Friday, May 23, 2014

A Coup in Thailand?: Bangkok Rising (video)

Look, mom, I'm in a coup! (
(VICE) For almost a decade, Buddhist Thailand has been trapped in a bloody conflict between Red Shirt supporters and Yellow Shirt opponents of the billionaire-tycoon-turned-politician Thaksin Shinawatra (and the subsequent Thai PM, his sister Yingluck Shinawatra).

Ousted Thai PM Yingluck Shinawatra
During his time as prime minister, Thaksin improved life for the poor and the working class.

But his autocratic tendencies and crony capitalism led his opponents, mainly made up of conservative royalists and the upper middle class, to rise up and overthrow him.

Thaksin was ousted in a military coup in 2006 for alleged abuse of power and corruption. Since then Thaksin's opponents -- widely known as the Yellow Shirts -- and his avid supporters, the Red Shirts, have taken turns instigating mass street protests to topple their opponents.

CNN/CIA coverage has been superficial
While attempting to clear her brother's name of corruption charges in November 2013, Thaksin's sister and Thailand's latest PM [ousted by the court two weeks ago] Yingluck Shinawatra triggered a new Yellow Shirt uprising that has so far killed a reported 23 people and injured hundreds.

Yingluck Shinawatra tried to diffuse the protests by dissolving Thailand's parliament and calling for new elections. But the Yellow Shirts, determined to overthrow her, began a shutdown of Bangkok on January 13th, bringing the Thai capital to a standstill.

Huh, what coup? This has happened before.
Since the election was annulled on March 31st, Red Shirts are mobilizing and intensifying their threats of starting a civil war.

VICE News was on the ground to capture Thailand's state of emergency as the long-running battle for the country is coming to a head.

There are other people, ethnic minorities like these beautiful mountain village girls from the north, often seen selling trinkets in Chiang Mai, Thailand's second-city (Max_Drukpa/flickr).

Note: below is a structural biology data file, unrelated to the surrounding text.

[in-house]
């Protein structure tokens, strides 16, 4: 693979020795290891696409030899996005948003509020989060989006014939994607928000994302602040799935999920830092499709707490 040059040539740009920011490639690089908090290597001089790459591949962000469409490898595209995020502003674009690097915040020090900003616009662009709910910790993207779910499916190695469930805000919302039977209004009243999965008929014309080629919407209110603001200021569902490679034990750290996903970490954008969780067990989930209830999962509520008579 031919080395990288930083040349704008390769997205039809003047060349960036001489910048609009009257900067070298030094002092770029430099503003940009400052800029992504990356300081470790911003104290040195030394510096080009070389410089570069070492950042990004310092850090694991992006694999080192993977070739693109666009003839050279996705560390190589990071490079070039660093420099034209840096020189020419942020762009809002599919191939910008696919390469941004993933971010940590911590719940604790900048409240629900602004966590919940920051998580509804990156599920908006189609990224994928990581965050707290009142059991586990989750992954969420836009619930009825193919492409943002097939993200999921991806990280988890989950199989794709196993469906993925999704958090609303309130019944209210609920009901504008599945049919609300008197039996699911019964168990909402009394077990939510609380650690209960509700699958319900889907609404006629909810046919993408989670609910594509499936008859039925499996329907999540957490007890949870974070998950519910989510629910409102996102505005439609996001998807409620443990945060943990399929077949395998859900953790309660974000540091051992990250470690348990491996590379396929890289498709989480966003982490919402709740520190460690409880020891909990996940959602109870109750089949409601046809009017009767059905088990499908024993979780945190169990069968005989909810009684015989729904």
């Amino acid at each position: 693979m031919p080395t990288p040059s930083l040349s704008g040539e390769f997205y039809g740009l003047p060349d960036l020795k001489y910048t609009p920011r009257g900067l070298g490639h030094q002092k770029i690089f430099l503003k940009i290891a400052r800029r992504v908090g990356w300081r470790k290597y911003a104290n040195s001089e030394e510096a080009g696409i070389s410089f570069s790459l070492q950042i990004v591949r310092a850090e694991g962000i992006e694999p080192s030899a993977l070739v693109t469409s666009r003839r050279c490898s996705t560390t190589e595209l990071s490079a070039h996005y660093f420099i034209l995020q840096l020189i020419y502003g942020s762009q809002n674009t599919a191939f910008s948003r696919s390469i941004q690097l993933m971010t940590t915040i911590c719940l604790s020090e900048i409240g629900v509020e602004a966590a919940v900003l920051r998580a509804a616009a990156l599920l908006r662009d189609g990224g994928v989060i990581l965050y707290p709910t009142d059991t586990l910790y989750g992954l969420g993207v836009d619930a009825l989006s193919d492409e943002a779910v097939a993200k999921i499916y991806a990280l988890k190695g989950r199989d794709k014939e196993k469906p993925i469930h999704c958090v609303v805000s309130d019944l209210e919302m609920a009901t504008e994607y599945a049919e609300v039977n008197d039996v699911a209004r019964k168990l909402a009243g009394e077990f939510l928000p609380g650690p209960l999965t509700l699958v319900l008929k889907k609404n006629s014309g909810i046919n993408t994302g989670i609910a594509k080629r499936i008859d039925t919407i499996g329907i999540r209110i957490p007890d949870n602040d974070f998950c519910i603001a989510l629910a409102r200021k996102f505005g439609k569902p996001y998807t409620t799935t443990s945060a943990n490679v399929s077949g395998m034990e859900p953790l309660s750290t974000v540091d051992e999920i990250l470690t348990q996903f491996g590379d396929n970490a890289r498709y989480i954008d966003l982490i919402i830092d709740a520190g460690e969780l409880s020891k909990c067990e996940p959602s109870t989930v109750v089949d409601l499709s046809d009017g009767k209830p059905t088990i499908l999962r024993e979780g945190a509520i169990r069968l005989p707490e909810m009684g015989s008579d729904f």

We're Red Shirts, but we're tourists.
Who's right, who's wrong? It is easy to support the revolutionary Red Shirts. But the person they entrusted their future to may have been, could likely have been, a corrupt billionaire. He made all the right did Obama. These "populist" leaders say the right things. They don't follow through. They sell out their followers. Then the Red Shirts succeeded again by electing the fabulous Prime Minister Yingluck Shinawatra, sister of ousted and exiled PM Thaksin Shinawatra.

A People's Coup 2013 (
But Yellow Shirts accused her of continuing her brother's populist/corrupt policies. Was she great, or was she a hypocrite? Should Thaksin been allowed back into the country, or had he offended the establishment too much? How could he, a billionaire tycoon, be the "people's hope"? He was the one making all the right promises, offering help to the poor. This is what so many would-be dictators begin by saying. Even if they are sincere, clandestine forces come in to convert or assassinate them. (Why is explained in John Perkin's Confessions of an Economic Hitman).
Surely the Shinawatras were a better alternative to the status quo -- but an even better option is what Red Shirts are actually fighting for: a citizens' committee to rule the country. The military will not stand for it. The military-industrial complex (government police+private corporations = military+industry) have a plan for that kind of talk: Game over, time out, military coup, police state, "I'm taking my ball and going home," as Cartman would put it.

People's Coup vs. Military Coup 
Thitinan Pongsudhirak (The Nation, Dec. 13, 2013)
Bangkok, Thailand protest rally for the people, Red Shirts vs. Yellow Shirts (AP).
Woman sells statues, talismans (Ska09/flickr)
Never has Thai politics degenerated so quickly from uneasy accommodation to outright insurrection.

It started a month ago [Nov. 2013] with broad-based opposition to an expansive amnesty legislation that would have absolved former Prime Minister Thaksin Shinawatra from convictions for corruption and abuse of power.

It ended up as a civilian putsch by anti-Thaksin forces, led by the Democrat Party and its erstwhile heavyweight MP Suthep Thaugsuban. On an anti-corruption crusade and intent on uprooting what they call the “Thaksin Regime,” these forces incorporate the royalist “Yellow Shirts” and other anti-Thaksin groups from recent years who constitute one side of Thailand’s polarization.

Whether they succeed in removing the government of PM Yingluck Shinawatra, Mr. Thaksin’s younger sister, from power and installing their own government will determine the direction of Thai democracy. More

No comments: